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Re: [RFI] FW: Topband: Exciting noise sources (Tim Duffy K3LR)

To: <rfi@contesting.com>, <kb4t@arrl.net>
Subject: Re: [RFI] FW: Topband: Exciting noise sources (Tim Duffy K3LR)
From: "Alan Robinson" <robinsah@engr.orst.edu>
Date: Tue, 29 Mar 2011 13:13:51 -0700
List-post: <rfi@contesting.com">mailto:rfi@contesting.com>
Hi Frank,

Thank you for writing such a great email. You have been so helpful that I 
hesitate to add anything, but here are a few comments for this reflector (I am 
sure you know this info).

 I use the Radar Engineers equipment. I have an RE Model 240 RFI Locator, a 
Model 250 Ultrasonic, and a Model 247-B Hotstick Line Sniffer. I think they are 
well worth the cost and are invaluable for RFI locating.

I use the method developed by Marv Loftness (KB7KK) as described in his book 
"AC Power Interference Handbook, Third Edition", available from ARRL and HRO 
(and other places). This method is the one Mike Martin (K3RFI) teaches in his 
excellent work shops.

Basically the method involves searching with an AM receiver and compact beam 
antenna tuned in the 2 meter band to locate the noise within a few poles. Then 
I use a 6 element 440 MHz beam (Cushcraft Model A4496S) to identify "the pole". 
Then I use the ultrasonic the try to locate the offending hardware. 

(Side bar): I do use the RE 240's scope to get a "fingerprint" of the 
interference. Then look for that "fingerprint" in the field. For a description 
of this see Marv's book.

I do NOT climb poles. I have used the 247 hotstick sniffer to train linemen in 
its use. (I have a small portable noise generator for training). Then they use 
it with a bucket truck to find the problem hardware and fix it.

Note: The lightening arrestors that I have found had NO audio signature. 
However, one was so "hot" I got a very strong signal with my 675 MHz 8 element 
beam. I do usually find an audio signature with the Ultrasonic. This helps the 
linemen to identify the problem hardware.

I have also tried locating with the MFJ Model 852, dipole only, power line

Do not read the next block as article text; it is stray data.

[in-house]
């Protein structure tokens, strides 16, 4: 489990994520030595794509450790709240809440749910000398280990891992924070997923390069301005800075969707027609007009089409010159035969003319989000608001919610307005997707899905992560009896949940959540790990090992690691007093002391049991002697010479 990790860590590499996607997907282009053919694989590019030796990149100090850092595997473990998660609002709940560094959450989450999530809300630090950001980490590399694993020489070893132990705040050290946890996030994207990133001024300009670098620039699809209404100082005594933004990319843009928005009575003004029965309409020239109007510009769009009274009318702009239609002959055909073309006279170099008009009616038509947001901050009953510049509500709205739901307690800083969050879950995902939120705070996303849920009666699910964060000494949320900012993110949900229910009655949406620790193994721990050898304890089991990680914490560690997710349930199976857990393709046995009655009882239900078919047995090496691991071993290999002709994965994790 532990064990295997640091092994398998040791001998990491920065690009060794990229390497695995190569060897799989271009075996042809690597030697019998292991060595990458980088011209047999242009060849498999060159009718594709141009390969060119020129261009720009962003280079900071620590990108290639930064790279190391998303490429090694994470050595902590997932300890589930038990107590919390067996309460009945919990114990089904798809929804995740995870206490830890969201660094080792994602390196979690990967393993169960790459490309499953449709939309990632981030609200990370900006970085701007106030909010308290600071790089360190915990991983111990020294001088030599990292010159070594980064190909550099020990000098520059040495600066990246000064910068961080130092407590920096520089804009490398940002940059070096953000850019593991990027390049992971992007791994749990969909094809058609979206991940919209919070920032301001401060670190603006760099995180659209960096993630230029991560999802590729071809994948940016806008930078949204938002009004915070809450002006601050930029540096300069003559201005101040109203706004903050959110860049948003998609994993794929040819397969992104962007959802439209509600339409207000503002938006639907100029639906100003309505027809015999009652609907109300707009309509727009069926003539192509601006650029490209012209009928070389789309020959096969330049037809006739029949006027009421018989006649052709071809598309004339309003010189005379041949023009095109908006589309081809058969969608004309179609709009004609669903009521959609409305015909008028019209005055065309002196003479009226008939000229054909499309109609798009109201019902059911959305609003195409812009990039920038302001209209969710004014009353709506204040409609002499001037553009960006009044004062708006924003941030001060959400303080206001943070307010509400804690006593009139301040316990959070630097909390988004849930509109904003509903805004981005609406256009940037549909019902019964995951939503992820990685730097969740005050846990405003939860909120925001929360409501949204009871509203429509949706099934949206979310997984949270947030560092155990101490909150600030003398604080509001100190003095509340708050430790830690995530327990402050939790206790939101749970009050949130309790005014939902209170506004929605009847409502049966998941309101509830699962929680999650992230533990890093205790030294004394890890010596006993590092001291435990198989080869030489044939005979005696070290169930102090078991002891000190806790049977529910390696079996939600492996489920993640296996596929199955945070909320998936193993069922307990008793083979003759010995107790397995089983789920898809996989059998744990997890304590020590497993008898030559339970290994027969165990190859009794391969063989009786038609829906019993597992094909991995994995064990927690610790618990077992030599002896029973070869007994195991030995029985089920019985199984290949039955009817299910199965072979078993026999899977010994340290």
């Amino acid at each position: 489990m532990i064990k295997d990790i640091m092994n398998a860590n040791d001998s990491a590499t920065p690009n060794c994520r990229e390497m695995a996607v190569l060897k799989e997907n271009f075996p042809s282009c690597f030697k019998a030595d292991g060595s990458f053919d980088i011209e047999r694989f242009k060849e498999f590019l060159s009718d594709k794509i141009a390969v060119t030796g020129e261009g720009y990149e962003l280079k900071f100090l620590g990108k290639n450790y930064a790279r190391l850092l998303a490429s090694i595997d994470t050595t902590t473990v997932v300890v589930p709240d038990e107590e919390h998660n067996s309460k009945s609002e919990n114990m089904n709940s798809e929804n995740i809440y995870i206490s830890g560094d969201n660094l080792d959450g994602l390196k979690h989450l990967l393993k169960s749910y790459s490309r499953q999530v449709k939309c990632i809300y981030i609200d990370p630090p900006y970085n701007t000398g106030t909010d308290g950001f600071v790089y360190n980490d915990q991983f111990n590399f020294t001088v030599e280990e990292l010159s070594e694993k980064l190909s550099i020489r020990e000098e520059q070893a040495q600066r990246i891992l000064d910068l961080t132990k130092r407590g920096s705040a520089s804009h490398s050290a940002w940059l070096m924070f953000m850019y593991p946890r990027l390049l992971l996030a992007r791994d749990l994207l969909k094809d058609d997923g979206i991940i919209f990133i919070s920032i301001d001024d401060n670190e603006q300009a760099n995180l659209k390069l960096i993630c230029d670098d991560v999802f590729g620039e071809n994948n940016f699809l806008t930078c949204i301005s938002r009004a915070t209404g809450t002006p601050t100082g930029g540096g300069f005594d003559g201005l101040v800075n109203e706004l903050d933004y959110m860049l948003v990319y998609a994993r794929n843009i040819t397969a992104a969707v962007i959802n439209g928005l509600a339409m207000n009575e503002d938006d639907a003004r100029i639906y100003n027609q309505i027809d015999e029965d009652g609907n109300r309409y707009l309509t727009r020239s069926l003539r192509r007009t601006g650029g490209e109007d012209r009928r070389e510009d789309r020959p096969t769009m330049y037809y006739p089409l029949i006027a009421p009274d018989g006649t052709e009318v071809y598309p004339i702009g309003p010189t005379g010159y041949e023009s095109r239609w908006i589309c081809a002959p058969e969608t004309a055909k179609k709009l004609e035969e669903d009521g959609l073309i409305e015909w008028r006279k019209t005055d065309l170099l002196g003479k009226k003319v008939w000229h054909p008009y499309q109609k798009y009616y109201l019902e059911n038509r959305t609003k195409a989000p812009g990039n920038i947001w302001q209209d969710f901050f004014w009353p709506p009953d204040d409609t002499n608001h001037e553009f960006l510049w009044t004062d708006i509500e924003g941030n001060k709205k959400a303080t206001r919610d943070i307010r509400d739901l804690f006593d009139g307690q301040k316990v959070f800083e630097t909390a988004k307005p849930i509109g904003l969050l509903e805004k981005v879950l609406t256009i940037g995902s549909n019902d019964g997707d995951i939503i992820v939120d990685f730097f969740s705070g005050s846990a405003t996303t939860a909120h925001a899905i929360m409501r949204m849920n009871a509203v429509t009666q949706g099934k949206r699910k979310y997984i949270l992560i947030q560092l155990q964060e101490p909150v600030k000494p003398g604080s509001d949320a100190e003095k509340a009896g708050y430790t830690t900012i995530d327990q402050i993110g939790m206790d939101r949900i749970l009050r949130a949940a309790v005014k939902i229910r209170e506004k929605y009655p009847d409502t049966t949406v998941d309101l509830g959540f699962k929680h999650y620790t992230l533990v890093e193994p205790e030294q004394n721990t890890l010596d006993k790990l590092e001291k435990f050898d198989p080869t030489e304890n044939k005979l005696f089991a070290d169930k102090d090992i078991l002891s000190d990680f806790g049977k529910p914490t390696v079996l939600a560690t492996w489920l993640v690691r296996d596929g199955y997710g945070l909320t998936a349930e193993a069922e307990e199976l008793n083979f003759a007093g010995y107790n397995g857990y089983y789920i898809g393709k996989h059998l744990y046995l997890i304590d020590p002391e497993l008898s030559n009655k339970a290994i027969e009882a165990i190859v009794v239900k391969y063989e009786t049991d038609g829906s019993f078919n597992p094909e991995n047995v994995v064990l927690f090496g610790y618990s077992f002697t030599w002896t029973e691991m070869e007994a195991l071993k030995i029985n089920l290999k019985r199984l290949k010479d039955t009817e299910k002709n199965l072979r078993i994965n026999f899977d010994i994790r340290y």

noise detector. This has not worked well for me. I would like to try their 
Model 856 with the built in 3 element beam. Perhaps this would work well to get 
within a few poles of the source. But I believe you really need to use 440 to 
450 MHz to get "the pole".

Well that's about it for now. Thank you again, Frank, I read all of your 
postings very carefully.



  ----- Original Message ----- 
  From: Frank Haas KB4T 
  To: rfi@contesting.com 
  Sent: Monday, March 28, 2011 11:27 PM
  Subject: Re: [RFI] FW: Topband: Exciting noise sources (Tim Duffy K3LR)

  Thank you, Jim. 

  All that I share here is the direct result of experience in the field. I'm
  pleased to be able to share what I know. Knowing that what I share is of
  value is the highest praise possible. 


  Frank N. Haas KB4T
  Utility Interference Investigator

  >>>> Original Message <<<<

  Date: Mon, 28 Mar 2011 22:49:05 -0700
  From: Jim Brown <jim@audiosystemsgroup.com>
  Subject: Re: [RFI] FW: Topband: Exciting noise sources (Tim Duffy
  To: rfi@contesting.com

  Frank Haas KB4T wrote:

  > Frank N. Haas KB4T 

  Many thanks for your excellent mini-tutorial. VERY useful stuff, and in
  complete agreement with everything I understand or have read on the topic
  that I consider to be solid.


  Jim Brown K9YC 

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